McLaren P1 is claimed by the carmaker to be the most exciting car to drive in the world; we drive it at the Bahrain GP track.
For the time being it is, says McLaren, if not the fastest car in the world - that title almost certainly belongs to Ferrari's even more potent, slightly lighter LaFerrari - then the most exciting hypercar to drive the world has ever seen.
That's some claim when there are machines such as the aforementioned Ferrari and Porsche's breathtakingly brilliant 918 Spyder to compete with, but then McLaren has never been one to do things traditionally.
There will only ever be 375 P1s built, all of which, claims McLaren, have already found buyers. At its core, the P1 boasts a two-seater carbonfibre tub, much like that of a Le Mans prototype racing car.
It is propelled by two distinctly different power sources. The first is a twin-turbo 3.8-litre V8 engine that produces 727bhp at 7300rpm and 73.41kgm at 4000rpm. The second involves an electric motor that uses a brace of lithium ion batteries to produce a further 176bhp and 26.55kgm of torque. This provides the P1 with combined outputs of 903bhp and 91.8kgm of torque.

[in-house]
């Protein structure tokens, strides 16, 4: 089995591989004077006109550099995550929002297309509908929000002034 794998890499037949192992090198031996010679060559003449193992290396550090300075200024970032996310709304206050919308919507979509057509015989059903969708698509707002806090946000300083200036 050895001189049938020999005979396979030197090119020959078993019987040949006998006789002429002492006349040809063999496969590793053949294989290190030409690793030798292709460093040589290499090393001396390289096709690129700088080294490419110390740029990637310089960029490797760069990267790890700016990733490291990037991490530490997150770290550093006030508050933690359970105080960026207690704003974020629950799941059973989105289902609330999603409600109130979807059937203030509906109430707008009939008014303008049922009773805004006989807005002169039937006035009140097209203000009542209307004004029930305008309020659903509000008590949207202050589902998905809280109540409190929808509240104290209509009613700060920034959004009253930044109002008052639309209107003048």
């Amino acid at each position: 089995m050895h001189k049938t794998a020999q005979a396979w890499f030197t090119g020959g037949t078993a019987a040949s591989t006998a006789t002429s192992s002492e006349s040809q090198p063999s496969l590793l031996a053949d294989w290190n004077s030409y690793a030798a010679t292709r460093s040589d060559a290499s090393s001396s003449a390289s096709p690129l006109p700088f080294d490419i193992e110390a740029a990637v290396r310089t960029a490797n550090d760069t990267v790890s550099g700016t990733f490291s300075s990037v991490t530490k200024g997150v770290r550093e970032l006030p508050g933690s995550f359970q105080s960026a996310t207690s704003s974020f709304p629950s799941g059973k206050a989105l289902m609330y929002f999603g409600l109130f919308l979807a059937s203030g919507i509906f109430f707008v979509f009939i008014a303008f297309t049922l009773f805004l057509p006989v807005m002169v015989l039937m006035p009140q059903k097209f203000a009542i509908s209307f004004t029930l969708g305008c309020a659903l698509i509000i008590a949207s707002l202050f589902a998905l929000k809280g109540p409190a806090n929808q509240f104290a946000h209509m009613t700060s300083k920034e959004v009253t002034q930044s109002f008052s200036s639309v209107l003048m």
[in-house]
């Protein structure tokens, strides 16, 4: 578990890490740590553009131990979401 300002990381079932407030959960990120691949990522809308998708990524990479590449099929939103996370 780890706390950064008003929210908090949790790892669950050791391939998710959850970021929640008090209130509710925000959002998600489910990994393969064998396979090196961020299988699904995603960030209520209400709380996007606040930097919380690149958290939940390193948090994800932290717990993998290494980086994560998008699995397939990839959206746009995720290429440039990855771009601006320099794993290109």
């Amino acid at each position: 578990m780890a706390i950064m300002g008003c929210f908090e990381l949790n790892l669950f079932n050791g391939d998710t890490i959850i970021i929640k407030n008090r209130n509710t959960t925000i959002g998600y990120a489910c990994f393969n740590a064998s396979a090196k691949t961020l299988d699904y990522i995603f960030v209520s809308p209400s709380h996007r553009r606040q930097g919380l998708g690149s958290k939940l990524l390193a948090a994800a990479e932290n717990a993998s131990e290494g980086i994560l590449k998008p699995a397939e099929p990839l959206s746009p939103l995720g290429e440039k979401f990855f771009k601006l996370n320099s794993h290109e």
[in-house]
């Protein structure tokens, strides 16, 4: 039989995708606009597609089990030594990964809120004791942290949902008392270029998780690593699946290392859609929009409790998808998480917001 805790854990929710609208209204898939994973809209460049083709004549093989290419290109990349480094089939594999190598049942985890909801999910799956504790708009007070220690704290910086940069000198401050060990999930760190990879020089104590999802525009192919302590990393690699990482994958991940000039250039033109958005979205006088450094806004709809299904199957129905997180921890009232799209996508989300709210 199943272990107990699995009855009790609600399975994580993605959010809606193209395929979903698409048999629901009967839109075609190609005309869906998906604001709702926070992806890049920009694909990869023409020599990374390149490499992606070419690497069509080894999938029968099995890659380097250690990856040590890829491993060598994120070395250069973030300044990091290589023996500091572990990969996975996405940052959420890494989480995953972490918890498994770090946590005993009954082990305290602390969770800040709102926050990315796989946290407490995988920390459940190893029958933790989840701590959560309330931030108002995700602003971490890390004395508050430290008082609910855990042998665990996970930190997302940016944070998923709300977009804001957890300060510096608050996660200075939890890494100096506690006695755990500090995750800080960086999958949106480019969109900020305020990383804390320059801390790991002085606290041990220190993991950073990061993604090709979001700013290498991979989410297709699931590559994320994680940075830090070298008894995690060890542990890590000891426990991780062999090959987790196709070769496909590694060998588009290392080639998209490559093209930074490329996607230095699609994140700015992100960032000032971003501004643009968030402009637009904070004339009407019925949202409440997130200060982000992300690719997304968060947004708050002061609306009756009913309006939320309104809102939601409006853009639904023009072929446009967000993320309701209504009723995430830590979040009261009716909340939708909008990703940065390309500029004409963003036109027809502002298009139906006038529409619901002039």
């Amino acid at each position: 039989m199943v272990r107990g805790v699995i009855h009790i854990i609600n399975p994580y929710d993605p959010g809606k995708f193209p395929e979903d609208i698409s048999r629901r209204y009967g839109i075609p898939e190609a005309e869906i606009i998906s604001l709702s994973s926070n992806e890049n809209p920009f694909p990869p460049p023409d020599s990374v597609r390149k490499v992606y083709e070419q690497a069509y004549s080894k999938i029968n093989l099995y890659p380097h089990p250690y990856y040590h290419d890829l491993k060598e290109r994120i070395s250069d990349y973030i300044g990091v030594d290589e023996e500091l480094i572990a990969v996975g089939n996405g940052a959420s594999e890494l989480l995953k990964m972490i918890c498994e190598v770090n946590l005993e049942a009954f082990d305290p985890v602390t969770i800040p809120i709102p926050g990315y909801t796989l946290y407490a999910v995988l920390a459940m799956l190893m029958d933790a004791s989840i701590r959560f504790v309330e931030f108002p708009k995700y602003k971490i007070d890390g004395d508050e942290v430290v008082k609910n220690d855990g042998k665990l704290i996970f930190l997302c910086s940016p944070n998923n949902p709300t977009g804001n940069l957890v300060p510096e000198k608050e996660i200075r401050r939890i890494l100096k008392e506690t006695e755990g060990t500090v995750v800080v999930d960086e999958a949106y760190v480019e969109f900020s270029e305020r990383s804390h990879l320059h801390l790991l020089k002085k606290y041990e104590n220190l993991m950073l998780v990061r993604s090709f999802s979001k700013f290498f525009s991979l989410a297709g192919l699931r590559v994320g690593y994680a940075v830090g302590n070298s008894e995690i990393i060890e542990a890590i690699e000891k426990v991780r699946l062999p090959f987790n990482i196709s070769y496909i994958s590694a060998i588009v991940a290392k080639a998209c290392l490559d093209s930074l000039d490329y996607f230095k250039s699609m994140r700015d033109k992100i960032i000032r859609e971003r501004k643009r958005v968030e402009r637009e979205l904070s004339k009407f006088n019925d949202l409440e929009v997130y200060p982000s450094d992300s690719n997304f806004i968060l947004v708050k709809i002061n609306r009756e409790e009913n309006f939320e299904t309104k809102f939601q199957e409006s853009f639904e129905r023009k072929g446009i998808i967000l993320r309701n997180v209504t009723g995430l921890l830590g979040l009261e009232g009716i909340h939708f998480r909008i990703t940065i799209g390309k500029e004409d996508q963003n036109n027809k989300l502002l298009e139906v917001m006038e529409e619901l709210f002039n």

As you'd expect, the car is made from all sorts of exotic materials beneath its mostly carbonfibre outer skin, but the key statistic that results from their use is a kerb weight of just 1450kg. This gives it a power-to-weight ratio of well over 600bhp per tonne, and that, says McLaren, is enough to fire the rear-wheel-drive P1 to 100kph in just 2.8sec, to 161kph in well under six seconds and to 322kph in under 20sec.
Bear in mind that when we tested the F1 all those years ago it recorded times of 3.2sec to 100kph and 6.3sec to 161kph, and you begin to get some idea about how monstrous the P1's performance really is.
And that's before you so much as mention its actively managed, hydraulically controlled aerodynamic package, its vast retractable rear wing, its super-fast dual clutch gearbox, its carbon ceramic brakes and its phenomenally clever traction and ESP systems, none of which were present on the F1 but all of which, says McLaren, make the P1 faster - in some cases a lot faster - than it would otherwise be.
Fast enough to lap the Nürburgring in "considerably less than seven minutes" says McLaren.